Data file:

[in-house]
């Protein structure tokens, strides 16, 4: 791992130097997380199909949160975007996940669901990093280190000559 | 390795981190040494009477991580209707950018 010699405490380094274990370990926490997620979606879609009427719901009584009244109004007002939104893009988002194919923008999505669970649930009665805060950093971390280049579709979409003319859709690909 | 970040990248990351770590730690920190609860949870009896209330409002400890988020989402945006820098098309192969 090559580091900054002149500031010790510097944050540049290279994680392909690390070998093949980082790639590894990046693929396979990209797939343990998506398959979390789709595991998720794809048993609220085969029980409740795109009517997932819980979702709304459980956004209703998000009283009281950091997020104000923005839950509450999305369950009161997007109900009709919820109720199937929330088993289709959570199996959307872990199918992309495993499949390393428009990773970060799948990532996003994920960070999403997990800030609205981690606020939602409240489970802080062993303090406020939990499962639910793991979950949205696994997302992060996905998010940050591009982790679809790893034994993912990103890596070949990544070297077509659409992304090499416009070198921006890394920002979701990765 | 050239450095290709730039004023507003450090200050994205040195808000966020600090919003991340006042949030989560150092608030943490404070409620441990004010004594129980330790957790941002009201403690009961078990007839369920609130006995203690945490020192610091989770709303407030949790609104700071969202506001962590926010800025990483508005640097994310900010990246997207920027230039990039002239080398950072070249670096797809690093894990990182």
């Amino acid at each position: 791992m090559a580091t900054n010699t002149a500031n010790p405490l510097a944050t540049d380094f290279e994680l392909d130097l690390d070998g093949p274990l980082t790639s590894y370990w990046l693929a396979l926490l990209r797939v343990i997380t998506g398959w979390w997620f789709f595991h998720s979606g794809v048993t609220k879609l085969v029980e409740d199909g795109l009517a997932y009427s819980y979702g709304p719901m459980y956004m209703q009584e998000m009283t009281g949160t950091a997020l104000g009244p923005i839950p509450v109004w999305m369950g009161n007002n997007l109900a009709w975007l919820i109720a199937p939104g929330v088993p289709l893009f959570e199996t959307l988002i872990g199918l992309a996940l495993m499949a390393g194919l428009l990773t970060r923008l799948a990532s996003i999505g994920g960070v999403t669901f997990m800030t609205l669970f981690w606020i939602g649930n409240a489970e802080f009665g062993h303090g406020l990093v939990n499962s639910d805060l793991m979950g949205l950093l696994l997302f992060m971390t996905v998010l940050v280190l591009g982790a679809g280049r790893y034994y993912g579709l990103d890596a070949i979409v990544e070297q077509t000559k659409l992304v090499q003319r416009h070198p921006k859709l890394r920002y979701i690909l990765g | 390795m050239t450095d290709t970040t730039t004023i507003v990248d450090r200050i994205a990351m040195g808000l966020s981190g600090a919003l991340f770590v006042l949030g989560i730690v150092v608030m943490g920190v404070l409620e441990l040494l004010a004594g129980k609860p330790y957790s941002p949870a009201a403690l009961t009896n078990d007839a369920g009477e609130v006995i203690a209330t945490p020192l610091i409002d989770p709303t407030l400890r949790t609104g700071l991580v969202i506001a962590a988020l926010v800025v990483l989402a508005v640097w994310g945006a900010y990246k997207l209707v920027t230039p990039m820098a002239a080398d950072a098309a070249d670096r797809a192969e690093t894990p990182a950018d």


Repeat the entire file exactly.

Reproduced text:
[in-house]
């Protein structure tokens, strides 16, 4: 791992130097997380199909949160975007996940669901990093280190000559 | 390795981190040494009477991580209707950018 010699405490380094274990370990926490997620979606879609009427719901009584009244109004007002939104893009988002194919923008999505669970649930009665805060950093971390280049579709979409003319859709690909 | 970040990248990351770590730690920190609860949870009896209330409002400890988020989402945006820098098309192969 090559580091900054002149500031010790510097944050540049290279994680392909690390070998093949980082790639590894990046693929396979990209797939343990998506398959979390789709595991998720794809048993609220085969029980409740795109009517997932819980979702709304459980956004209703998000009283009281950091997020104000923005839950509450999305369950009161997007109900009709919820109720199937929330088993289709959570199996959307872990199918992309495993499949390393428009990773970060799948990532996003994920960070999403997990800030609205981690606020939602409240489970802080062993303090406020939990499962639910793991979950949205696994997302992060996905998010940050591009982790679809790893034994993912990103890596070949990544070297077509659409992304090499416009070198921006890394920002979701990765 | 050239450095290709730039004023507003450090200050994205040195808000966020600090919003991340006042949030989560150092608030943490404070409620441990004010004594129980330790957790941002009201403690009961078990007839369920609130006995203690945490020192610091989770709303407030949790609104700071969202506001962590926010800025990483508005640097994310900010990246997207920027230039990039002239080398950072070249670096797809690093894990990182």
């Amino acid at each position: 791992m090559a580091t900054n010699t002149a500031n010790p405490l510097a944050t540049d380094f290279e994680l392909d130097l690390d070998g093949p274990l980082t790639s590894y370990w990046l693929a396979l926490l990209r797939v343990i997380t998506g398959w979390w997620f789709f595991h998720s979606g794809v048993t609220k879609l085969v029980e409740d199909g795109l009517a997932y009427s819980y979702g709304p719901m459980y956004m209703q009584e998000m009283t009281g949160t950091a997020l104000g009244p923005i839950p509450v109004w999305m369950g009161n007002n997007l109900a009709w975007l919820i109720a199937p939104g929330v088993p289709l893009f959570e199996t959307l988002i872990g199918l992309a996940l495993m499949a390393g194919l428009l990773t970060r923008l799948a990532s996003i999505g994920g960070v999403t669901f997990m800030t609205l669970f981690w606020i939602g649930n409240a489970e802080f009665g062993h303090g406020l990093v939990n499962s639910d805060l793991m979950g949205l950093l696994l997302f992060m971390t996905v998010l940050v280190l591009g982790a679809g280049r790893y034994y993912g579709l990103d890596a070949i979409v990544e070297q077509t000559k659409l992304v090499q003319r416009h070198p921006k859709l890394r920002y979701i690909l990765g | 390795m050239t450095d290709t970040t730039t004023i507003v990248d450090r200050i994205a990351m040195g808000l966020s981190g600090a919003l991340f770590v006042l949030g989560i730690v150092v608030m943490g920190v404070l409620e441990l040494l004010a004594g129980k609860p330790y957790s941002p949870a009201a403690l009961t009896n078990d007839a369920g009477e609130v006995i203690a209330t945490p020192l610091i409002d989770p709303t407030l400890r949790t609104g700071l991580v969202i506001a962590a988020l926010v800025v990483l989402a508005v640097w994310g945006a900010y990246k997207l209707v920027t230039p990039m820098a002239a080398d950072a098309a070249d670096r797809a192969e690093t894990p990182a950018d």